John Taylor: 2081 | Album Review

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Artist: John Taylor
Genre: Jazz
Label: CamJazz

John Taylor wasn't to know that 2081 would be his swansong. The English pianist, who deserves a place among the modern greats of his instrument, suffered a sudden heart-attack on stage in July and died shortly after.

It is appropriate that this final recording should find him in the company of his sons, drummer Leo (of indy band The Invisible) and singer Alex (with John, right). Judging by the quality on show here, both will carry the Taylor name forward with distinction.

Manchester-born, the self- taught Taylor possessed a warm and generous musical mind, and he nurtured many productive relationships over the years, none more so than with the great trumpeter Kenny Wheeler, whose own 2014 passing the UK jazz community is still mourning.

With Wheeler and vocalist Norma Winstone (Taylor’s first wife, mother to Alex and Leo), the pianist founded Azimuth, an outside-the-box trio that redefined the possibilities of a small ensemble which contained neither bass nor drums. Many would follow in their wake.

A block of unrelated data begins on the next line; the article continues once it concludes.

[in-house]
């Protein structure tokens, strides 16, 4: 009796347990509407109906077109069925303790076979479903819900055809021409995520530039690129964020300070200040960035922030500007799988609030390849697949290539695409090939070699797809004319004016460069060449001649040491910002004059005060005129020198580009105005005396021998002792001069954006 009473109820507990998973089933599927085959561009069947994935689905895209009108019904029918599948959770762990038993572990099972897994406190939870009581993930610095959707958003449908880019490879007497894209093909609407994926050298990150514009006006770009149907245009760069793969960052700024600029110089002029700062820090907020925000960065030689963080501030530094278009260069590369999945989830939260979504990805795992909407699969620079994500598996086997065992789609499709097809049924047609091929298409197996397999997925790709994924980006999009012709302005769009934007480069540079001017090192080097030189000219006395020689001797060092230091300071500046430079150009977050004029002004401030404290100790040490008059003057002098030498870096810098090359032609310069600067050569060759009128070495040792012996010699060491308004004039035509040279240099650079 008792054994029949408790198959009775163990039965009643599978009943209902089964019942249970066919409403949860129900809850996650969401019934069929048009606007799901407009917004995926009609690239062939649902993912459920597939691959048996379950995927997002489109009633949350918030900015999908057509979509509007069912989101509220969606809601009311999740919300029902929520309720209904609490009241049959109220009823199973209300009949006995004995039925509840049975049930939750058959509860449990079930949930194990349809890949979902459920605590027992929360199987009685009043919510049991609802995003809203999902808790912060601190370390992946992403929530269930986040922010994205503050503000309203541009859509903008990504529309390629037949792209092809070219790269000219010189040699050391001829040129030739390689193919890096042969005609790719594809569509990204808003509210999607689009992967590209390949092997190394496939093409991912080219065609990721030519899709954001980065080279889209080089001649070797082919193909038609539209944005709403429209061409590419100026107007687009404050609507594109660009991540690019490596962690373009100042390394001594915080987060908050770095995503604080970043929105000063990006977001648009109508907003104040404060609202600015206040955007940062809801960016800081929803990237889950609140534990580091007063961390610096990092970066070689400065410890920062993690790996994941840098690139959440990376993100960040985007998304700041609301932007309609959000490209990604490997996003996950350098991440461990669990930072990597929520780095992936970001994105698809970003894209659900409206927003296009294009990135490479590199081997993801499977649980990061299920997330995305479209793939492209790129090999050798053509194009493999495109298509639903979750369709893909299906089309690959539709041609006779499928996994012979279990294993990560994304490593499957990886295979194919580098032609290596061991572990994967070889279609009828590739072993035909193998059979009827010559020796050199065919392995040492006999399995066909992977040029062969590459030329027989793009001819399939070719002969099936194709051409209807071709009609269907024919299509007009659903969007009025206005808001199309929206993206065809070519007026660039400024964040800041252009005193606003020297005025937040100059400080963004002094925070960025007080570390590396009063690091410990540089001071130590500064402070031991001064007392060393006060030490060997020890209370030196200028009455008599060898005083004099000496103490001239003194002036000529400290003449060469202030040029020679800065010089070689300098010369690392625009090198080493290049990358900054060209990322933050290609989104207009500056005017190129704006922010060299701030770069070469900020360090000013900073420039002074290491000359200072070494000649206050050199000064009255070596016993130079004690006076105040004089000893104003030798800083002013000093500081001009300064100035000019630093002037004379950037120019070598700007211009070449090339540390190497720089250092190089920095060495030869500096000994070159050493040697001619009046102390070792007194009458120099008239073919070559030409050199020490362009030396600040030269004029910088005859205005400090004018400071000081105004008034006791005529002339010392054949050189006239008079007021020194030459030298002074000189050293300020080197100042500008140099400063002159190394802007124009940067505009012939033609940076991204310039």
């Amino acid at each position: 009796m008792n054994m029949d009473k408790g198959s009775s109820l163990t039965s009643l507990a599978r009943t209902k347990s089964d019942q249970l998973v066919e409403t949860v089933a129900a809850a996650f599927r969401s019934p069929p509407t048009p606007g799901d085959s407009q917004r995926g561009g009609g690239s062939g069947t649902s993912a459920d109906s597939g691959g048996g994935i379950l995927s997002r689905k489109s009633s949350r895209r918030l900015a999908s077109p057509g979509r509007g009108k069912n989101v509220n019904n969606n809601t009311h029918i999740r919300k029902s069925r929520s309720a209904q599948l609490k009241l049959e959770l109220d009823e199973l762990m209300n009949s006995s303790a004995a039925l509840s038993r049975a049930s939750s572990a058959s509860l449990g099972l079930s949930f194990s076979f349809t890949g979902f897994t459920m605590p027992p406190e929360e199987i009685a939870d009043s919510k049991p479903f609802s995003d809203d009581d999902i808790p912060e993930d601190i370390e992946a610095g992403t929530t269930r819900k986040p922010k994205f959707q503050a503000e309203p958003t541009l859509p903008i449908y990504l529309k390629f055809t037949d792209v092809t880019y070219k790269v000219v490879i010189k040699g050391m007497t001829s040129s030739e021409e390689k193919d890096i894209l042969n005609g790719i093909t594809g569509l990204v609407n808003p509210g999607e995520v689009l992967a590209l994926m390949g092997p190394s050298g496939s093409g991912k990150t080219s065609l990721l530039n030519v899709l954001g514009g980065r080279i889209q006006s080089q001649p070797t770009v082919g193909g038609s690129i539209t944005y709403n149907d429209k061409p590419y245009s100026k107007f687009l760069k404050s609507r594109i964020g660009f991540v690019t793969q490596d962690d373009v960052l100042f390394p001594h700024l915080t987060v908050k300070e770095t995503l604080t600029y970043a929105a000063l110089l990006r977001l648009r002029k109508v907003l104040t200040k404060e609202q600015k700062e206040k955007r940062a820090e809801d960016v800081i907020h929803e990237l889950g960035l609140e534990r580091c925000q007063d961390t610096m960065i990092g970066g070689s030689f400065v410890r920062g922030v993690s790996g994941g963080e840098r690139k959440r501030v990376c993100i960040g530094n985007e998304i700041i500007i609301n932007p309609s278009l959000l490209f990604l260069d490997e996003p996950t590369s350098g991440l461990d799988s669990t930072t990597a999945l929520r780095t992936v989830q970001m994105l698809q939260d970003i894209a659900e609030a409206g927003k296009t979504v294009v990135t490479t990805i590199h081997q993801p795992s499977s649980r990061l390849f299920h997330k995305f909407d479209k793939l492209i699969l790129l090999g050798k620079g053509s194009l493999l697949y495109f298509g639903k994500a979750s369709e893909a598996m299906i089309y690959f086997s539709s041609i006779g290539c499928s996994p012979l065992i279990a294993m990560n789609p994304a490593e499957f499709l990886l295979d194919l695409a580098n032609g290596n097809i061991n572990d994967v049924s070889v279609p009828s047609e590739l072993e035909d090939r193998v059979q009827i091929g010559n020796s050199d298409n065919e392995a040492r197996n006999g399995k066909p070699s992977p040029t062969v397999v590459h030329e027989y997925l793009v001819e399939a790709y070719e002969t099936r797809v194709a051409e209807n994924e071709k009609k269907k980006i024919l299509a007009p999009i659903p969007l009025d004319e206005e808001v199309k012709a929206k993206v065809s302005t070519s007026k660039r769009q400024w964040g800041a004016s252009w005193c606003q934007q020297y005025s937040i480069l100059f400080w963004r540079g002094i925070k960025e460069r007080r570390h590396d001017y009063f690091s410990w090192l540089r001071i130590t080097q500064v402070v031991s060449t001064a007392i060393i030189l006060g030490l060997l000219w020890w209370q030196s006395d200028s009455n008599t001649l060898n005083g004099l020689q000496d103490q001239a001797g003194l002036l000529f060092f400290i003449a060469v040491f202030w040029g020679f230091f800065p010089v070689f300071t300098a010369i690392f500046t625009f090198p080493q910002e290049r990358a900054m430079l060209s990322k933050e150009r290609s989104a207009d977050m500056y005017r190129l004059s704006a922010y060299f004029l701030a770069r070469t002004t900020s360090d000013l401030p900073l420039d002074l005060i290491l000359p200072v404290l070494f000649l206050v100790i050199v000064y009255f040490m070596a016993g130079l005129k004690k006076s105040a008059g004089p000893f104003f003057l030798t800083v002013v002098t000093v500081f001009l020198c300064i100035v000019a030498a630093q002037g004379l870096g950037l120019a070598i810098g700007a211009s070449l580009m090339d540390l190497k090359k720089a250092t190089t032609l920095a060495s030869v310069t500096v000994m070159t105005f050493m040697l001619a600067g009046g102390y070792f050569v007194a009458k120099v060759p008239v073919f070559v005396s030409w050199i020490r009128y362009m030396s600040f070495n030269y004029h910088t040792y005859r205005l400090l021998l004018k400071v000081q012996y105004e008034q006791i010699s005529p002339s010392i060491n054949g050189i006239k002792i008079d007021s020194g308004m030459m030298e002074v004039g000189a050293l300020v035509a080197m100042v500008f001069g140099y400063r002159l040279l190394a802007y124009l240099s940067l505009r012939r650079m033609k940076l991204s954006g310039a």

With Taylor at the keyboard, Azimuth didn’t want for rhythmic drive. His crisp inventions sparkled like cut glass, and he shared with other contemporary greats, particularly Keith Jarrett, a harmonic brightness and rhythmic clarity that pointed the way for a new generation of keyboard artists.

2081 is a song cycle based on a short story by Kurt Vonegut (to whom Taylor, coincidentally, bore a striking resemblance) about a dystopian future world. Alex Taylor sings his own lyrics with a technical polish and an affecting, unaffected sincerity that puts him in a category alongside contemporary male vocalists such as Theo Bleckmann and Kurt Elling.

Oren Marshall’s nimble tuba provides an unusual bottom end to the music, and Leo Taylor orchestrates the music from the drum kit with a sense of purpose and adventure.

But inevitably, and correctly, attention is drawn most to Taylor, a great pianist at the height of his powers, clearly reveling in the youthful company and reeling off a succession of mesmerising solos which – it’s still hard to accept – were among the last to fall from his hands.

Cormac Larkin

Cormac Larkin

Cormac Larkin, a contributor to The Irish Times, is a musician, writer and director